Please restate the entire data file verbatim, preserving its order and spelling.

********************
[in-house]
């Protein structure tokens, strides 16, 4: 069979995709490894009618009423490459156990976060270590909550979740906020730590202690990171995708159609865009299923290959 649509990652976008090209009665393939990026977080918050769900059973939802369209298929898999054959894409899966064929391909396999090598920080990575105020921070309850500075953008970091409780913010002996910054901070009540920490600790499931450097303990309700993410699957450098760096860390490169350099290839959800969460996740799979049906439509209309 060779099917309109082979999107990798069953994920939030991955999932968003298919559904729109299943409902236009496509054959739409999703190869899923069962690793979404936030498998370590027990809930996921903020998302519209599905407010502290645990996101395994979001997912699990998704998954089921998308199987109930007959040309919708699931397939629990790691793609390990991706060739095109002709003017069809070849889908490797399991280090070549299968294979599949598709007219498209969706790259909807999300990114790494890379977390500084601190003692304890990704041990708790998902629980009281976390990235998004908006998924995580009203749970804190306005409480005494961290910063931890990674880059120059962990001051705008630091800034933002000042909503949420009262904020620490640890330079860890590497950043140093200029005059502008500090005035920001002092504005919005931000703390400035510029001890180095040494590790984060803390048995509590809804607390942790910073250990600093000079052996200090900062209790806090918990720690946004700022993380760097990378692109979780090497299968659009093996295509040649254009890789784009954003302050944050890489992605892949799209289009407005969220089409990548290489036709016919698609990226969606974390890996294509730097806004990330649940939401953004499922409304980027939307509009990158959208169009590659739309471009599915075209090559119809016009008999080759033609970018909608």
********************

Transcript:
[in-house]
């Protein structure tokens, strides 16, 4: 069979995709490894009618009423490459156990976060270590909550979740906020730590202690990171995708159609865009299923290959 649509990652976008090209009665393939990026977080918050769900059973939802369209298929898999054959894409899966064929391909396999090598920080990575105020921070309850500075953008970091409780913010002996910054901070009540920490600790499931450097303990309700993410699957450098760096860390490169350099290839959800969460996740799979049906439509209309 060779099917309109082979999107990798069953994920939030991955999932968003298919559904729109299943409902236009496509054959739409999703190869899923069962690793979404936030498998370590027990809930996921903020998302519209599905407010502290645990996101395994979001997912699990998704998954089921998308199987109930007959040309919708699931397939629990790691793609390990991706060739095109002709003017069809070849889908490797399991280090070549299968294979599949598709007219498209969706790259909807999300990114790494890379977390500084601190003692304890990704041990708790998902629980009281976390990235998004908006998924995580009203749970804190306005409480005494961290910063931890990674880059120059962990001051705008630091800034933002000042909503949420009262904020620490640890330079860890590497950043140093200029005059502008500090005035920001002092504005919005931000703390400035510029001890180095040494590790984060803390048995509590809804607390942790910073250990600093000079052996200090900062209790806090918990720690946004700022993380760097990378692109979780090497299968659009093996295509040649254009890789784009954003302050944050890489992605892949799209289009407005969220089409990548290489036709016919698609990226969606974390890996294509730097806004990330649940939401953004499922409304980027939307509009990158959208169009590659739309471009599915075209090559119809016009008999080759033609970018909608």